To lend a helping hand to her father she also enrolled herself in Aruna Irani’s father's theatrical company Alfred-Khatau. Shortly thereafter she also participated in Gujarati plays of two other companies named Desi Natak Samaj and Aryanaitik. This was the beginning of her acting career. 
 
Dulari ji's first film was Bombay Talkies’s famous movie Jhoola (1941) where she was seen playing a small one scene role of a girl staying in a hermitage. She had been employed by Seth Yusuf Fazalbhoy’s National Studio at a salary of 100 rupees per month. Dulari ji did small roles under this banner’s movies Roti, Apna Paraya, and Jawani (all 1942). According to Dulari ji, “In the movie Jawani, I was playing the heroine Husn Bano’s friend with whom I had to dance in a particular song. But I didn’t know how to dance! This was one thing that never left my side till the end.”
 
When Sohrab Modi’s company Minerva Movietone bought National Studio they wanted to retain Dulari ji for the next 7 years. But as some conditions of the contract were not acceptable to Dulari ji she had to reject that offer. While she was seen playing hero Jairaj’s younger sister in Bombay Talkies’s film Hamari Baat she was also seen as as the second lead in Amar Pictures’s film Adaab Arz where her leading man was the famous singer Mukesh. Both the films were made in 1943. 
Shehnai. Image Courtesy: Beete Hue Din
She was also seen as as the second lead in Amar Pictures’s film Adaab Arz where her leading man was the famous singer Mukesh.
 
Dulari ji did many small roles in films like Ghar, Kulkalank (both 1945), Ahinsa, Black Market, Namak, Pati Sewa, Rangeen Kahani (all 1947) but these films did not create any magic at the box office. She also did some Gujarati films at this time. Dulari ji got her real due with Filmistan’s 1947 film Shehnai. She had played Rehana’s elder sister in the movie and her leading man was Mehmood’s father Mumtaz Ali. This movie Shehnai is also known to have used western music in Hindi cinema for the first time.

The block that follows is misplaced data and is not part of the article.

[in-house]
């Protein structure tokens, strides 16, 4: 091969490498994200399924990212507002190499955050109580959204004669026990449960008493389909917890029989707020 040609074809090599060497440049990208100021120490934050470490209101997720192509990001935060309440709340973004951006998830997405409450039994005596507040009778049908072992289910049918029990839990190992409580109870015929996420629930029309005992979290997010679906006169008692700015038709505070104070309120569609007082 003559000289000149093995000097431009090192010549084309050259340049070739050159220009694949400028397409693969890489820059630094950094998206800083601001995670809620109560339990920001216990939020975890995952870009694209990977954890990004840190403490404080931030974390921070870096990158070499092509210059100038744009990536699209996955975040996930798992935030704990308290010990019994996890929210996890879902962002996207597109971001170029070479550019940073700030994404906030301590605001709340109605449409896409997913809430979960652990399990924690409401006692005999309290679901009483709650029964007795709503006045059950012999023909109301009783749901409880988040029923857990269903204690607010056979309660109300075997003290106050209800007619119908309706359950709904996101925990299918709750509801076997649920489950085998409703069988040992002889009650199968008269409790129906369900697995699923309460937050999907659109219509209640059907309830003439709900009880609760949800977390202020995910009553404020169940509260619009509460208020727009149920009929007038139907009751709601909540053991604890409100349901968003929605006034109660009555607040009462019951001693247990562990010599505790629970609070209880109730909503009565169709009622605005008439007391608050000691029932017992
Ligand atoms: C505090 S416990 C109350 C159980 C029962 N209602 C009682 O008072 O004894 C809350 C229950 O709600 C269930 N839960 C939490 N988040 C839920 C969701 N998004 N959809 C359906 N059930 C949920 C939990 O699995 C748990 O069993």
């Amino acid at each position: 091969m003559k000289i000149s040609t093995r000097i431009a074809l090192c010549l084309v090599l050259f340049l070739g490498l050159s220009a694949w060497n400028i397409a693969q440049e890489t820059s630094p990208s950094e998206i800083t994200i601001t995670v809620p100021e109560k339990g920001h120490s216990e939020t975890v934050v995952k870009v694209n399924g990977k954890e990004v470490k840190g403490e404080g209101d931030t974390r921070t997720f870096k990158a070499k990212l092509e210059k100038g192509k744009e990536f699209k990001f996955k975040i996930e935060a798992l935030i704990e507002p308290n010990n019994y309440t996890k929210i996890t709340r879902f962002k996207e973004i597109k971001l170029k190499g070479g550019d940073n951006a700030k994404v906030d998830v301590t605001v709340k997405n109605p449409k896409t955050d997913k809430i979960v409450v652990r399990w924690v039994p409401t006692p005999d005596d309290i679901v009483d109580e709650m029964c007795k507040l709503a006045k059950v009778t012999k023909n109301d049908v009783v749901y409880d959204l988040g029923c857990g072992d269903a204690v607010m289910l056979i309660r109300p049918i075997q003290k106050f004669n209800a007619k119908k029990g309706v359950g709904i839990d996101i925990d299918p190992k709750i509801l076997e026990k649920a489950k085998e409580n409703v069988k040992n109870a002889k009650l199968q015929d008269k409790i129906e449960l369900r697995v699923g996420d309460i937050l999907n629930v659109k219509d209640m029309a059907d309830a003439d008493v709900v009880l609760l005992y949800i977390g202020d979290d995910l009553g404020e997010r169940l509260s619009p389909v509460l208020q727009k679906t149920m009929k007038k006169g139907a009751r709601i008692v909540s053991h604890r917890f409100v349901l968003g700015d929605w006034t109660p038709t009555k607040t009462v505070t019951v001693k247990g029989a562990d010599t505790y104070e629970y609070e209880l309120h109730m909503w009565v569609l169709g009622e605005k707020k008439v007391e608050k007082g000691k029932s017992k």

Dulari ji got her real due with Filmistan’s 1947 film Shehnai. She had played Rehana’s elder sister in the movie and her leading man was Mehmood’s father Mumtaz Ali. This movie Shehnai is also known to have used western music in Hindi cinema for the first time.
 
According to Dulari ji, “Dancing on C. Ramachandra’s music to songs like Aana meri jaan meri jaan Sunday ke Sunday and Jawaani ki rail chali jaaye re was quite a task for me and I vowed to never do a dance based role ever again. After doing films like Gunsundari, Mitti Ke Khilone, Naav (all 1948), Nanad Bhaujai, Shair (both 1949), Apni Chhaya, Man Ka Meet (both 1950), Albela (1951), Anjaam, Bhoole Bhatke, Veer Arjun (all 1952), Dulari ji was seen in an important role in the movie Paapi which was made in 1953. Made under the banner of Ranjit Movietone, Paapi was Raj Kapoor’s only movie where he was seen in a double role. Of the film’s two heroines one was Nargis and the other was Dulari ji. Dulari ji’s performance in the 1953 release Jeewan Jyoti was also much appreciated. 
Papi.  Image Courtesy: Beete Hue Din
Dulari ji was seen in an important role in the movie Papi which was made in 1953. Made under the banner of Ranjit Movietone, Papi was Raj Kapoor’s only movie where he was seen in a double role. Of the film’s two heroines one was Nargis and the other was Dulari ji. Dulari ji’s performance in the 1953 release Jeewan Jyoti was also much appreciated